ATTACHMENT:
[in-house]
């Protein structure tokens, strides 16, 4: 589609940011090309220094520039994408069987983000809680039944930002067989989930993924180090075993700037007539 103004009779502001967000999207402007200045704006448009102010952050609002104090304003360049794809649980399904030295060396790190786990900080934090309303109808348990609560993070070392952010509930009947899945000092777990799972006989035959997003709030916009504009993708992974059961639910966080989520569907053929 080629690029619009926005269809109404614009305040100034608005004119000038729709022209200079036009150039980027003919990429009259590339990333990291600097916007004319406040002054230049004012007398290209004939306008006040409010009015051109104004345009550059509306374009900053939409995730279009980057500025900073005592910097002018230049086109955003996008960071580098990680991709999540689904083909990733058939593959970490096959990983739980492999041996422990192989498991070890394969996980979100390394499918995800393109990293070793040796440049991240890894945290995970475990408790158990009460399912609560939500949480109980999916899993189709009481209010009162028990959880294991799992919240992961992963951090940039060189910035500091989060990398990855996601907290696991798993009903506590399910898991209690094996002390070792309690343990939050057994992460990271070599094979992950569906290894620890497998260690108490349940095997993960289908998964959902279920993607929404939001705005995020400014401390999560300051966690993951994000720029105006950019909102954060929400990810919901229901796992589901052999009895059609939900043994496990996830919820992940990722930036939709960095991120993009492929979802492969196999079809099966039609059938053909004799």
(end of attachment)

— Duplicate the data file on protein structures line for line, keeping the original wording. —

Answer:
[in-house]
């Protein structure tokens, strides 16, 4: 589609940011090309220094520039994408069987983000809680039944930002067989989930993924180090075993700037007539 103004009779502001967000999207402007200045704006448009102010952050609002104090304003360049794809649980399904030295060396790190786990900080934090309303109808348990609560993070070392952010509930009947899945000092777990799972006989035959997003709030916009504009993708992974059961639910966080989520569907053929 080629690029619009926005269809109404614009305040100034608005004119000038729709022209200079036009150039980027003919990429009259590339990333990291600097916007004319406040002054230049004012007398290209004939306008006040409010009015051109104004345009550059509306374009900053939409995730279009980057500025900073005592910097002018230049086109955003996008960071580098990680991709999540689904083909990733058939593959970490096959990983739980492999041996422990192989498991070890394969996980979100390394499918995800393109990293070793040796440049991240890894945290995970475990408790158990009460399912609560939500949480109980999916899993189709009481209010009162028990959880294991799992919240992961992963951090940039060189910035500091989060990398990855996601907290696991798993009903506590399910898991209690094996002390070792309690343990939050057994992460990271070599094979992950569906290894620890497998260690108490349940095997993960289908998964959902279920993607929404939001705005995020400014401390999560300051966690993951994000720029105006950019909102954060929400990810919901229901796992589901052999009895059609939900043994496990996830919820992940990722930036939709960095991120993009492929979802492969196999079809099966039609059938053909004799």